‘Rain never extinguished the fire of the Altar’
Pretty self-explanatory. It kinda’ reminds me of the burning bush: on fire but not consumed.
‘The wind never blew the pillar of smoke that rose from the Altar’
This one is probably my favorite, and if I had the opportunity to be able to experience one of these 10 miracles, I would choose this one. Even the strongest winds couldn’t budge the column of smoke. It was a sign of approval from God that He was pleased with the Temple service.
‘The Omer offering, the Two Loaves, and the Showbread were never found to be invalid’
These were all grain offerings which had to be done right the first time. There were no second chances with this one. The Omer was a barley offering brought on the second day of Passover. It was only prepared on the evening before. The Two Loaves were offered on Shavuot. If a problem occurred in the preparation, the new loaves could not be baked. These offerings were distinct, and unlike animal offerings that could be redone if found to be invalid, there was no such dispensation with these.
‘People would be crowded together tightly, but when it came time to bow, everyone had space to do so’
Almost all adult males were required to make the pilgrimage to Jerusalem for the major festivals: Passover, Shavuot, and Sukkot. The crowds were huge. Nevertheless, when they bowed in prayer, everyone had sufficient space.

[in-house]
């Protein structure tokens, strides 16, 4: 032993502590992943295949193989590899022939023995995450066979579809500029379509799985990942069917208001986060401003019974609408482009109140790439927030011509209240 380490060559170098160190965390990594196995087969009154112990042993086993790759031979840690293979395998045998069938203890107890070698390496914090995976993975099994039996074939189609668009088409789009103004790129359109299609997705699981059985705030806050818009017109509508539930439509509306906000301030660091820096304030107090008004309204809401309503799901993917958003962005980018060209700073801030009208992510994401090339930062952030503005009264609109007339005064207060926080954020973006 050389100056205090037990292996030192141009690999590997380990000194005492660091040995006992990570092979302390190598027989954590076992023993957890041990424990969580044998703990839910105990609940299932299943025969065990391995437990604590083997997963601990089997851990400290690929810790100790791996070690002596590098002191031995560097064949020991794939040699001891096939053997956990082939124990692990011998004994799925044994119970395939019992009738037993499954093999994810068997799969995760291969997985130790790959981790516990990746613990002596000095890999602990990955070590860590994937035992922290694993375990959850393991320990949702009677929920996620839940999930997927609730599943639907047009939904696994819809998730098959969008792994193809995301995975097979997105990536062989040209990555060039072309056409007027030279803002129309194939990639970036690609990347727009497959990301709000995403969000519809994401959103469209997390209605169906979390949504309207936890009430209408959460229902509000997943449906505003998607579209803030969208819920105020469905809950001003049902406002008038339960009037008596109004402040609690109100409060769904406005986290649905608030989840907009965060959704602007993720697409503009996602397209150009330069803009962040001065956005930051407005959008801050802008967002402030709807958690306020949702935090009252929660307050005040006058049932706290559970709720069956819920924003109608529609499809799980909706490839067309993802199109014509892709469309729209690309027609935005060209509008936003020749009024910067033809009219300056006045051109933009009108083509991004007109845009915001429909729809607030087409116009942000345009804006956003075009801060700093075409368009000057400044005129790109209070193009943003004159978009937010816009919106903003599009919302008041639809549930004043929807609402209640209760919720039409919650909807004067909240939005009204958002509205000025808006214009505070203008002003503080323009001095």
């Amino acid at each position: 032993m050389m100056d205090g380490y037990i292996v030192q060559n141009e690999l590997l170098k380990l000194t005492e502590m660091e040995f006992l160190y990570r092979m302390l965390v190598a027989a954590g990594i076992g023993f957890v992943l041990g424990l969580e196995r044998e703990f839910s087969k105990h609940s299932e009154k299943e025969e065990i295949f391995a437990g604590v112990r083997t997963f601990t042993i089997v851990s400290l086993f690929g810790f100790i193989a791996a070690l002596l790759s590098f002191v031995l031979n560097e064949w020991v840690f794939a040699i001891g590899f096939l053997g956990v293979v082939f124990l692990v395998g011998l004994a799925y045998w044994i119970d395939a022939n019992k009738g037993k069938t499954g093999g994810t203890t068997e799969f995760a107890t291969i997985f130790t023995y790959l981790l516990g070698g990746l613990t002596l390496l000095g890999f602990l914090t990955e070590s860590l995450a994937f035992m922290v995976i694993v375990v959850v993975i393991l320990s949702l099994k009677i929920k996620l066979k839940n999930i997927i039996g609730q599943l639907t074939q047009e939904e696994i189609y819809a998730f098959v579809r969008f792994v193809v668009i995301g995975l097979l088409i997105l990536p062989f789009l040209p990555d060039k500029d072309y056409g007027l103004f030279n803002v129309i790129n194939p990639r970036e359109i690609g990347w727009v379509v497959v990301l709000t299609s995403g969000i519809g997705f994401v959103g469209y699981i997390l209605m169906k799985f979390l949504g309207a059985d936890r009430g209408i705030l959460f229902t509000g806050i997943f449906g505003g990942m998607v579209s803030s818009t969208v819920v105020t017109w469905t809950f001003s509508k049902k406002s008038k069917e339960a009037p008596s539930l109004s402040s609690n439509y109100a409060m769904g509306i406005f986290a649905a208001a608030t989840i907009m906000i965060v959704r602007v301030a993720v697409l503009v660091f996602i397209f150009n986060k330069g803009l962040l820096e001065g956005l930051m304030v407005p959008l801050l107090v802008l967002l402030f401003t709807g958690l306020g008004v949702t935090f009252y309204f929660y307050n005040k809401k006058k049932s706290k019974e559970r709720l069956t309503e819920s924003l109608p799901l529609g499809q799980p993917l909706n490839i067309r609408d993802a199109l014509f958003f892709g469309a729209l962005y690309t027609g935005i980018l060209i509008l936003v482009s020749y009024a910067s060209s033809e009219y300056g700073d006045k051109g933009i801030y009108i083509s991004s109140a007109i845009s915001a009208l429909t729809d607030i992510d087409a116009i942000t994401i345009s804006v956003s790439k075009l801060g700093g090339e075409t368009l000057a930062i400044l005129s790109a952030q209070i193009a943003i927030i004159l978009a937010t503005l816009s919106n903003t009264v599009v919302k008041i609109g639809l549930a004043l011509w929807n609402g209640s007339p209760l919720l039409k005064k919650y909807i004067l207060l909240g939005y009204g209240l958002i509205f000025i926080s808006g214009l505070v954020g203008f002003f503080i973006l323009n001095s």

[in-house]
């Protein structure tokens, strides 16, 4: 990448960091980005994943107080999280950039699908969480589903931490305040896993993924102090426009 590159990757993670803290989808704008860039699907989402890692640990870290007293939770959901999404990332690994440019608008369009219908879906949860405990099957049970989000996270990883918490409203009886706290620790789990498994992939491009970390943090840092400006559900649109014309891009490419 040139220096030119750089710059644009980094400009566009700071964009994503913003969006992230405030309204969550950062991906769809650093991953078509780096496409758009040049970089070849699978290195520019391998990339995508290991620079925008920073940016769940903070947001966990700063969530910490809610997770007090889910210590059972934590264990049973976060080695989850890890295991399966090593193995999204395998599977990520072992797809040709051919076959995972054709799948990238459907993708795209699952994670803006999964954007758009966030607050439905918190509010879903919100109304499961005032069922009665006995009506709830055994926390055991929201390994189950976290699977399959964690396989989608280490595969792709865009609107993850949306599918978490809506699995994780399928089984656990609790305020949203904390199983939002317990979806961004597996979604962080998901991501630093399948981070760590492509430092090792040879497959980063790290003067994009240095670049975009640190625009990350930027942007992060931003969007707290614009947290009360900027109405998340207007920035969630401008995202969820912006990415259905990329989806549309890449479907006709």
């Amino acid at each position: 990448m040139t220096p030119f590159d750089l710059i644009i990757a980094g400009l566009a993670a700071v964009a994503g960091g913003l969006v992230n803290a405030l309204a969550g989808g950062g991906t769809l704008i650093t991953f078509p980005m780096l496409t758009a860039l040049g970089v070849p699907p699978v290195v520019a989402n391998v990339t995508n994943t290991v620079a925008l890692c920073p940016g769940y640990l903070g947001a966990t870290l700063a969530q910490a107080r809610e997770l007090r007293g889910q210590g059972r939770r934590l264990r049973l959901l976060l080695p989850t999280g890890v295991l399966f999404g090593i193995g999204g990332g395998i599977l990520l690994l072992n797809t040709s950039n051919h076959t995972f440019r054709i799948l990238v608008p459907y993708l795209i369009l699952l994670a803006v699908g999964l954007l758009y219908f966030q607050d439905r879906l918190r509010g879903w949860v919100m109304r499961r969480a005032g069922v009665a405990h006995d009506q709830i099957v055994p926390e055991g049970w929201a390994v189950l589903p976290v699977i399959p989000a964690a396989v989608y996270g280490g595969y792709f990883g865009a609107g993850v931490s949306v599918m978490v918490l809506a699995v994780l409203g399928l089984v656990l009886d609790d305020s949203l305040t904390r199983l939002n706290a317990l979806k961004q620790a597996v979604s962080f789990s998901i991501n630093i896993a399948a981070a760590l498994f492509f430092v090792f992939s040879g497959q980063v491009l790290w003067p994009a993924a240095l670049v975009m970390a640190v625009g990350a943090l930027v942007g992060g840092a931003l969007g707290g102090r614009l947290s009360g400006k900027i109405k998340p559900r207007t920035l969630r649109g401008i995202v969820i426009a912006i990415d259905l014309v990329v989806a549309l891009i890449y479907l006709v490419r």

‘A snake or scorpion never did harm in Jerusalem’
Jerusalem, especially in ancient times, was both mountainous and rocky, ideal homes for snakes and scorpions. But those who are involved in mitzvot (Torah commandments) and holiness were protected from this threat. To this day, there may not be a single recorded case of a snake bite in the area of the Old City.
‘A person never said to his fellow, ‘It is too crowded for me to spend the night in Jerusalem’
A travel agent’s dream: send as many people as possible you can to a single city, and no need to worry about there not being enough hotel rooms!
Like the miracle of “Crowding and Bowing” mentioned above, so too, no matter how many people came to spend the holidays in Jerusalem, nobody was left to sleep on the streets. Miraculously there was always room for everyone.
There you have it folks, the 10 miracles that were a daily and integral part of Jewish life in ancient Israel. Clearly the Temple was special place. A place where time, nature, and even life stood still. It was the opportunity to take a break from the hustle and bustle of the material and spend some time in the spiritual. The Temple was always there for everyone to enjoy, for anyone who needed to recharge their spiritual batteries.
While this article cannot do justice to the magnitude of Tisha B’av, I have no doubt that keeping this article in mind will add meaning to this difficult day.
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The post Tisha b’Av: Mourning the Loss of the Holy Temple in Jerusalem first appeared on United with Israel.